What we do, where we go, and how we do whatever comes next is the purpose of these vision papers and we need both leaders and followers as we prepare for the future.
If we decide on anything worthwhile it will seem, almost certainly at first, beyond our ability and beyond our resources. This purpose of this short piece is to help us to look again at the resources we have. It is about money - but not just that.
The theological thinking that faith communities are about people and not buildings is beyond dispute; but our buildings are part of our resource package. If we have historic buildings we are probably better placed now than ever before to obtain grants and raise money to preserve them. As well as being the focus of most of what we do, they can also provide places to celebrate a variety of life milestones and be used as venues for musical concerts and events of many kinds. If our buildings are more modern and maybe modest, we can emphasise the beauty of the simplicity of the space they offer. With a little effort we can create a venue which people will want to use and be associated with.
The Church in Portsmouth where I have worked is a simple post-war building, but it offers an uncluttered and light space and makes an impact on almost everyone who visits it. Obviously our buildings are a resource for supplementing our income, but in addition they can speak to our purpose as well. For too long we have treated our buildings as a constricting noose around our neck when in fact they can be a beautiful necklace to attract both visitors and income.
As a movement and as individual congregations we have significant financial investments. For many years these have served us well and paid sufficient dividends to provide for a relatively easily funded operation. Recent global events have significantly altered this scenario and the likelihood is that we will not return to investment returns at the level they were for a long time if ever.
This will not be easy of course, but there examples of congregations which have grappled with these issues and have made brave decisions. The result is that these visionaries are funding the human resource of Ministers and spiritual and skilled development leaders before it is too late.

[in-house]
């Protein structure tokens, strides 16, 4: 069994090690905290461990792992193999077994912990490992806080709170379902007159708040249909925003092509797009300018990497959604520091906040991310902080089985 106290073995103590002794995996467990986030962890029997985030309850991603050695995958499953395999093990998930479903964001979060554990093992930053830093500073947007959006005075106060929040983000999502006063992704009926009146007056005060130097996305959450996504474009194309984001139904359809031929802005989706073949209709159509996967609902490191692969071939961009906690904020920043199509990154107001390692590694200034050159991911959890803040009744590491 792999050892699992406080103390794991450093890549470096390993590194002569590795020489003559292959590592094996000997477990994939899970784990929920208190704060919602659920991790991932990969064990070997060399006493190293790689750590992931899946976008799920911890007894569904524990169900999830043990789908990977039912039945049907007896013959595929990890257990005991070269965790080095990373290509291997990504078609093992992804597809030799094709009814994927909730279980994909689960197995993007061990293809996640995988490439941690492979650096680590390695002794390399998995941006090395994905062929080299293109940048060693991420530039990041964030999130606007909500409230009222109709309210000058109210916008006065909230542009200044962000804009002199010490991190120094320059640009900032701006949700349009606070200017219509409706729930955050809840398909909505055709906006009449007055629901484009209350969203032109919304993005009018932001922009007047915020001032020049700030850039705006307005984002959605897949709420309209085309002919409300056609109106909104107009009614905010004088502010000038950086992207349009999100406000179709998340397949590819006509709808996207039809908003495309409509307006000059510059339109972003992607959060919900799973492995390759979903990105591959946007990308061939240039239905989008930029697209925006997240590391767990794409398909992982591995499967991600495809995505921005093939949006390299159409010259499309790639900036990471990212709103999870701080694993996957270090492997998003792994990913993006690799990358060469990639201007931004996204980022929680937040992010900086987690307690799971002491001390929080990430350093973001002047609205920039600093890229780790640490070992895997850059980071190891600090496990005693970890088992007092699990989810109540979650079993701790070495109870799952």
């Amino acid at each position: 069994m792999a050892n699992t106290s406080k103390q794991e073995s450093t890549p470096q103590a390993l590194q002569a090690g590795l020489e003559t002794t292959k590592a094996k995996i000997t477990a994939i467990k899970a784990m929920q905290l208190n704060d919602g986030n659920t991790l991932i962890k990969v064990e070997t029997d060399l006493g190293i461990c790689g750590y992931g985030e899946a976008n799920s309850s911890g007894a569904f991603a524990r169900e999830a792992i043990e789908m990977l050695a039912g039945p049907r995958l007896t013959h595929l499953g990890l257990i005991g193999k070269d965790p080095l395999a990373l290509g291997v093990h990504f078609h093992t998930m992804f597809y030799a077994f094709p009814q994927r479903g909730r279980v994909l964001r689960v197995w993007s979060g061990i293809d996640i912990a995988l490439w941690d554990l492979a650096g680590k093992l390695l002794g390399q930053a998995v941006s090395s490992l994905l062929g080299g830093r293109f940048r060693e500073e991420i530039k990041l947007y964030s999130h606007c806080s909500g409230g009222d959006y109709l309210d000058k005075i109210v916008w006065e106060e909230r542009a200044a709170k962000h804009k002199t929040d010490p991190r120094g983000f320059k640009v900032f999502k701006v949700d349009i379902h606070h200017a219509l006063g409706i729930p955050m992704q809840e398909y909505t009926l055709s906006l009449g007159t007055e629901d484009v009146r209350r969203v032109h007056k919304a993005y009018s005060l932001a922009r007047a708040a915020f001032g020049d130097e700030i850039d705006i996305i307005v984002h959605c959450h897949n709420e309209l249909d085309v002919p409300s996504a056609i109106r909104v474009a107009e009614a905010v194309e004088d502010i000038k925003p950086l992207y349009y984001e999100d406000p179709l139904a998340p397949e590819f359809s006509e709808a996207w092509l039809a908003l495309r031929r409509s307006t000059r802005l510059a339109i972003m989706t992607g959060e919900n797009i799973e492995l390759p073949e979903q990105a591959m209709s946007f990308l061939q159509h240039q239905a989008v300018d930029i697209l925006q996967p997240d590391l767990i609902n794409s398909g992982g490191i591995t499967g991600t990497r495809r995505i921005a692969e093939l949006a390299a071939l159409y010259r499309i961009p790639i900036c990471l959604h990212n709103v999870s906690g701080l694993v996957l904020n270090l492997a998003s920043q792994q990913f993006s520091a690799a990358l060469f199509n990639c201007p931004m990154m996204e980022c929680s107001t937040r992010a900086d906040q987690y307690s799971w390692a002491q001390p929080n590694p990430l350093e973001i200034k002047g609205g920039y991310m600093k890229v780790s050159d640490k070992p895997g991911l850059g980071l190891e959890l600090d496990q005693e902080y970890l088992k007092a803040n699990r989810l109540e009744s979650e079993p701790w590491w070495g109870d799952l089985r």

Then of course there is the financial resource which we all have and which is still in our pockets. It has been said many times that if we could all give the cost of a couple of cups of decent coffee a week it would make a huge difference. In fact it would bring in over £710,000 a year that pretty well matches the annual income of the general Assembly (and it would also mean we could maximise the generous Bowland funding as well).
If the same number of people as our quota contributors gave an extra £5 a week it would raise over £825,000 and that could support another 24 full-time Ministers. Just suppose we make it three fewer glasses of wine a week at your local wine bar that's about £10 a week. That would provide £1.65 million and provide the income to run the General Assembly and fund those two dozen full time Ministers. - And I'm sure my GP would be happy too!
But it isn't all about money. The most precious resource we have is us - Unitarian people. People who are prepared to make a difference, by showing acts of kindness, getting involved in social action and social justice and by engaging with neighbours and friends about what we can do to make our world a better place.
Whatever we agree to make our vision for the future, it will need to be resourced. Can we can find these resources by making better use of the buildings and funds we already have, by looking afresh at our 'live' giving and showing our commitment to our faith community with a new financial vigour.
Ralph Waldo Emerson in his book 'The Conduct of Life' said,
"Money often costs too much!"
Wouldn't it be good to show that we have moved beyond that?
And, we all can place some more of our time, our energy and ourselves at the service of a new vision. This may mean re-directing what we do to what is really important for our congregations and our Movement.
Resources? Whatever we decide that vision to be, as we stand at the crossroads, resources need not be our problem.
Rev. Martin Whitell